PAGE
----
Regarding packing material, we recommend shredded kraft (“crinkle”) paper for prototype boxes. Kraft paper helps the box look more full in photos, doesn’t obscure products, appears hand-cut – so it can make a subscriber think “handmade” – and, overall, feels more Instagram-worthy than traditional alternatives like bubble wrap. That being said, if you include fragile or potentially breakable items in your prototype box, it’s safer to wrap those products in an additional layer of protection, like tissue paper or small padded envelopes.

Step 3: Marketing the Prototype

Once you have the aesthetics and contents of your prototype squared away, it’s time to photograph it. (After all, if no one can see your prototype, does it really exist?)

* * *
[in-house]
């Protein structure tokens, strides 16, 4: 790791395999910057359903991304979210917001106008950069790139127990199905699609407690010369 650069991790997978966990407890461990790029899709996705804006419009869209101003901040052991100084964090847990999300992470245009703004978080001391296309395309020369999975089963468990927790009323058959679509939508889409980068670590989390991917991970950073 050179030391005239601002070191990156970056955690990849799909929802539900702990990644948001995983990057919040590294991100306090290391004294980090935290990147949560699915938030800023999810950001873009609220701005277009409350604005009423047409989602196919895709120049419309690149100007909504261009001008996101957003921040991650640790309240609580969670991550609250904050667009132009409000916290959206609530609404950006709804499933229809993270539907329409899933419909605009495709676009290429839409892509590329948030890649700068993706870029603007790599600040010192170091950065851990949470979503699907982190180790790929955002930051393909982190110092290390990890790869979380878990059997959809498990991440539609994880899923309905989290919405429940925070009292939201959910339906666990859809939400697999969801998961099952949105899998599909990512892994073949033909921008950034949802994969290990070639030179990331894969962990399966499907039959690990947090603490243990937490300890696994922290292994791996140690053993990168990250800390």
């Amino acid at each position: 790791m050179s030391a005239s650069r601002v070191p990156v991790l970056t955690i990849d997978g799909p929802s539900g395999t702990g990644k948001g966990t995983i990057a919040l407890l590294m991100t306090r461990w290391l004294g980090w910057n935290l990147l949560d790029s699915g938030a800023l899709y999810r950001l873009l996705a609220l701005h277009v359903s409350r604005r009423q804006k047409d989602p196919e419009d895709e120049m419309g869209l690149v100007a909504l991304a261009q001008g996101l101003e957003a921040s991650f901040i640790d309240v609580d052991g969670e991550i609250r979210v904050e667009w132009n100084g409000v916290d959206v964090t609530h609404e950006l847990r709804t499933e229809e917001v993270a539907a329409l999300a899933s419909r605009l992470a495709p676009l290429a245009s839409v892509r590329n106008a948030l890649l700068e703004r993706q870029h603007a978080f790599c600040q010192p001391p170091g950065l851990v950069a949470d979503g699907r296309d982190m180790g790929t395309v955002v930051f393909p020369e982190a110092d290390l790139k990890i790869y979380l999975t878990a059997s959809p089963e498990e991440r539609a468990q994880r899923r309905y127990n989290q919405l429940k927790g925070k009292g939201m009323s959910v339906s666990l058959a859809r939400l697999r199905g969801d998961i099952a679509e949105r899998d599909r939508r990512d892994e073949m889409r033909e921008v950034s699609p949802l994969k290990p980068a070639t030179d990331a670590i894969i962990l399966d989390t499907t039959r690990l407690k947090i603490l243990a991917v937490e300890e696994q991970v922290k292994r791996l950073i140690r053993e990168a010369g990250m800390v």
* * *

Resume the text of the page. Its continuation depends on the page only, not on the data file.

There are four main photograph styles you’ll want to master for your prototype photoshoot.

Flat Lays and Product Highlights

The flat lay and product highlight work well to show off specific detail from your prototype box and are easier to tackle if you’re new to photography. Furthermore, because you’re setting each product out separately, the flat lay can help make your prototype products look plentiful and carefully curated. (The STEM Reads Book Club example above uses a flat lay for their prototype images.)

Unboxing Photos

A photo that mimics the unboxing experience can be an amazing opportunity for prospective subscribers to see the value of your box. However, it can be challenging for amateur photographers, so don’t worry if it takes time to get just right. You’ll want the products to look like they are “bursting” out of the box, in order to showcase each item and make the box look stuffed with goodies. Shifting the box’s position to be on a diagonal, so you don’t take a photo straight-on, can help minimize the box’s visual size while maximizing the space your products take up.

Lifestyle Photos